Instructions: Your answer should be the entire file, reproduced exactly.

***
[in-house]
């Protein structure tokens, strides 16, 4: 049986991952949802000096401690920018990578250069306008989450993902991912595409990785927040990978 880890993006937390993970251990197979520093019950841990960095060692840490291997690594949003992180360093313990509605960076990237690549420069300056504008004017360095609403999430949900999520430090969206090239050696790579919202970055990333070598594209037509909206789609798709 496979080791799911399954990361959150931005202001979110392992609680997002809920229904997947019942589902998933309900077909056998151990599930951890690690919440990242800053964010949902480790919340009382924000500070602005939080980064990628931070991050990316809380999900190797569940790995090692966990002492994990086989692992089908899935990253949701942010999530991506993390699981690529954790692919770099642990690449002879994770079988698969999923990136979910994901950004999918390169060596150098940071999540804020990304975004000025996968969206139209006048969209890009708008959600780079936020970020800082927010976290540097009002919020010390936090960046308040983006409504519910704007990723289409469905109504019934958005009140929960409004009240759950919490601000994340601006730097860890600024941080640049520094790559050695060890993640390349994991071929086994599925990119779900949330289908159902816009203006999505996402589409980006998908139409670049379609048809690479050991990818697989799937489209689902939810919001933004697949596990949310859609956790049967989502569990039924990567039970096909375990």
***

[in-house]
């Protein structure tokens, strides 16, 4: 049986991952949802000096401690920018990578250069306008989450993902991912595409990785927040990978 880890993006937390993970251990197979520093019950841990960095060692840490291997690594949003992180360093313990509605960076990237690549420069300056504008004017360095609403999430949900999520430090969206090239050696790579919202970055990333070598594209037509909206789609798709 496979080791799911399954990361959150931005202001979110392992609680997002809920229904997947019942589902998933309900077909056998151990599930951890690690919440990242800053964010949902480790919340009382924000500070602005939080980064990628931070991050990316809380999900190797569940790995090692966990002492994990086989692992089908899935990253949701942010999530991506993390699981690529954790692919770099642990690449002879994770079988698969999923990136979910994901950004999918390169060596150098940071999540804020990304975004000025996968969206139209006048969209890009708008959600780079936020970020800082927010976290540097009002919020010390936090960046308040983006409504519910704007990723289409469905109504019934958005009140929960409004009240759950919490601000994340601006730097860890600024941080640049520094790559050695060890993640390349994991071929086994599925990119779900949330289908159902816009203006999505996402589409980006998908139409670049379609048809690479050991990818697989799937489209689902939810919001933004697949596990949310859609956790049967989502569990039924990567039970096909375990």